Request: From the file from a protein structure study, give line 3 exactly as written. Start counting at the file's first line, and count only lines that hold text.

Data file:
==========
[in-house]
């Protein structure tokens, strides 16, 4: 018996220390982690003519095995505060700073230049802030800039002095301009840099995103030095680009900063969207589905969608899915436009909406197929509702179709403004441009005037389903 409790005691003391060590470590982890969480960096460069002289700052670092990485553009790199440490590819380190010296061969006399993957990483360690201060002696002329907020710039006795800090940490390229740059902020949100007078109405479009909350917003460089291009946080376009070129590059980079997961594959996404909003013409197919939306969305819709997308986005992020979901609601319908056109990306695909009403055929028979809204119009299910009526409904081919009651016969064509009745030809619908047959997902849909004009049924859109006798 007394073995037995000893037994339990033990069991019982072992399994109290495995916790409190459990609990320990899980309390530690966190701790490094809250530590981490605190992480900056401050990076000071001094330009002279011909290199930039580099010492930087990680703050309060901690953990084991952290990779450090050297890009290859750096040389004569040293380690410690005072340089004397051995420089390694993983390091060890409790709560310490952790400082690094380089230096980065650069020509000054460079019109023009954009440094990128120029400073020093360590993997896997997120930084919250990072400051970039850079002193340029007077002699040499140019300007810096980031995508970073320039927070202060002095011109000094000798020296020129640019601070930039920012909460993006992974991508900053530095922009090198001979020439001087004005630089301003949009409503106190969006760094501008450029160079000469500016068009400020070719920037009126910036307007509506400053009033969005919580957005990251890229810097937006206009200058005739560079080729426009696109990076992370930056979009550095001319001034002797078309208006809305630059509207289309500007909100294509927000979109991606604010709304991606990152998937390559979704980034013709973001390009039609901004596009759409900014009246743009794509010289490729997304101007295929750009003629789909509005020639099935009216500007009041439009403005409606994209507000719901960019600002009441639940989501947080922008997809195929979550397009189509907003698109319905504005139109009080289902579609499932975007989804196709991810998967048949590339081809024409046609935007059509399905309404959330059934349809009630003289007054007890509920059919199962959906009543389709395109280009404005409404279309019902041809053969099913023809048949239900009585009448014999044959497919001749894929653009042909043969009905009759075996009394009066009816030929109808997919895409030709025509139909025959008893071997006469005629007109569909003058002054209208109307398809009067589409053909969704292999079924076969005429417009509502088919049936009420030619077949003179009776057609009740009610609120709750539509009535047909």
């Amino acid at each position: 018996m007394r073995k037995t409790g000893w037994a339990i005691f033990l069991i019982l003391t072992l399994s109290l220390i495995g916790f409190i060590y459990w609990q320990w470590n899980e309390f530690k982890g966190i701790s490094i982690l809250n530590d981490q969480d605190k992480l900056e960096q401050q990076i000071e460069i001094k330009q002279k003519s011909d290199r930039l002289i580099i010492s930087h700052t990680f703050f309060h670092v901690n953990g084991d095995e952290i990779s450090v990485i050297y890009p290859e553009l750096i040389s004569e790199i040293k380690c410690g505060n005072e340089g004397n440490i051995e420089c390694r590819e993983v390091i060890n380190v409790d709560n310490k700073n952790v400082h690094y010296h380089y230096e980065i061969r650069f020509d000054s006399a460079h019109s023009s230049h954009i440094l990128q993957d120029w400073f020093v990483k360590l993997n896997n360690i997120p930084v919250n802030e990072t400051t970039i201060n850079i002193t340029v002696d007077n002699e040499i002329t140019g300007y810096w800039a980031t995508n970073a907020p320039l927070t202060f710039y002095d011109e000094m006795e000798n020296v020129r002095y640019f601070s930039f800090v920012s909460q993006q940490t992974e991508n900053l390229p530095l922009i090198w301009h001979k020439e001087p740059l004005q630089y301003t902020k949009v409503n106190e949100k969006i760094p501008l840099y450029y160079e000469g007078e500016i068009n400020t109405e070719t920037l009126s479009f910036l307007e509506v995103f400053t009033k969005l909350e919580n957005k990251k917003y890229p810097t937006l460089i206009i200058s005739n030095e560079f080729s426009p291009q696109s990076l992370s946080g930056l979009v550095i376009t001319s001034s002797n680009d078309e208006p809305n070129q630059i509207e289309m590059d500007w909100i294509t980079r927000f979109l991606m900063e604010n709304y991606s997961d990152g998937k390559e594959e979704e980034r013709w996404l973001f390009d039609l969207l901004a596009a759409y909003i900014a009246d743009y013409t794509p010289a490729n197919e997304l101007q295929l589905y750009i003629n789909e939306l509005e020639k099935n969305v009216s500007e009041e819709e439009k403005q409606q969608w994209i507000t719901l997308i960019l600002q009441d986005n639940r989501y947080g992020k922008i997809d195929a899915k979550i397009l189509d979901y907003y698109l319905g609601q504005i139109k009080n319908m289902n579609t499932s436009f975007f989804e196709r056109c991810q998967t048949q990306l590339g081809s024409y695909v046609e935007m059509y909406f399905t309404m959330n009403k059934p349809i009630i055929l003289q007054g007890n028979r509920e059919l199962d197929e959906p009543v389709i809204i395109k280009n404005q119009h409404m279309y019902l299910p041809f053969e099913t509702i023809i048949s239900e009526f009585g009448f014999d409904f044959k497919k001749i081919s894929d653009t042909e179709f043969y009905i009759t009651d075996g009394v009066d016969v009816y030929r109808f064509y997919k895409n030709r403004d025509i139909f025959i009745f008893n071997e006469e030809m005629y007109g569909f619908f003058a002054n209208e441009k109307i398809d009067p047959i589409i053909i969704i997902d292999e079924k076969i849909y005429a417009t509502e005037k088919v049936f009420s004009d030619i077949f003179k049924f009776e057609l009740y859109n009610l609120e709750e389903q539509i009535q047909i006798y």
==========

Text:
């Amino acid at each position: 018996m007394r073995k037995t409790g000893w037994a339990i005691f033990l069991i019982l003391t072992l399994s109290l220390i495995g916790f409190i060590y459990w609990q320990w470590n899980e309390f530690k982890g966190i701790s490094i982690l809250n530590d981490q969480d605190k992480l900056e960096q401050q990076i000071e460069i001094k330009q002279k003519s011909d290199r930039l002289i580099i010492s930087h700052t990680f703050f309060h670092v901690n953990g084991d095995e952290i990779s450090v990485i050297y890009p290859e553009l750096i040389s004569e790199i040293k380690c410690g505060n005072e340089g004397n440490i051995e420089c390694r590819e993983v390091i060890n380190v409790d709560n310490k700073n952790v400082h690094y010296h380089y230096e980065i061969r650069f020509d000054s006399a460079h019109s023009s230049h954009i440094l990128q993957d120029w400073f020093v990483k360590l993997n896997n360690i997120p930084v919250n802030e990072t400051t970039i201060n850079i002193t340029v002696d007077n002699e040499i002329t140019g300007y810096w800039a980031t995508n970073a907020p320039l927070t202060f710039y002095d011109e000094m006795e000798n020296v020129r002095y640019f601070s930039f800090v920012s909460q993006q940490t992974e991508n900053l390229p530095l922009i090198w301009h001979k020439e001087p740059l004005q630089y301003t902020k949009v409503n106190e949100k969006i760094p501008l840099y450029y160079e000469g007078e500016i068009n400020t109405e070719t920037l009126s479009f910036l307007e509506v995103f400053t009033k969005l909350e919580n957005k990251k917003y890229p810097t937006l460089i206009i200058s005739n030095e560079f080729s426009p291009q696109s990076l992370s946080g930056l979009v550095i376009t001319s001034s002797n680009d078309e208006p809305n070129q630059i509207e289309m590059d500007w909100i294509t980079r927000f979109l991606m900063e604010n709304y991606s997961d990152g998937k390559e594959e979704e980034r013709w996404l973001f390009d039609l969207l901004a596009a759409y909003i900014a009246d743009y013409t794509p010289a490729n197919e997304l101007q295929l589905y750009i003629n789909e939306l509005e020639k099935n969305v009216s500007e009041e819709e439009k403005q409606q969608w994209i507000t719901l997308i960019l600002q009441d986005n639940r989501y947080g992020k922008i997809d195929a899915k979550i397009l189509d979901y907003y698109l319905g609601q504005i139109k009080n319908m289902n579609t499932s436009f975007f989804e196709r056109c991810q998967t048949q990306l590339g081809s024409y695909v046609e935007m059509y909406f399905t309404m959330n009403k059934p349809i009630i055929l003289q007054g007890n028979r509920e059919l199962d197929e959906p009543v389709i809204i395109k280009n404005q119009h409404m279309y019902l299910p041809f053969e099913t509702i023809i048949s239900e009526f009585g009448f014999d409904f044959k497919k001749i081919s894929d653009t042909e179709f043969y009905i009759t009651d075996g009394v009066d016969v009816y030929r109808f064509y997919k895409n030709r403004d025509i139909f025959i009745f008893n071997e006469e030809m005629y007109g569909f619908f003058a002054n209208e441009k109307i398809d009067p047959i589409i053909i969704i997902d292999e079924k076969i849909y005429a417009t509502e005037k088919v049936f009420s004009d030619i077949f003179k049924f009776e057609l009740y859109n009610l609120e709750e389903q539509i009535q047909i006798y």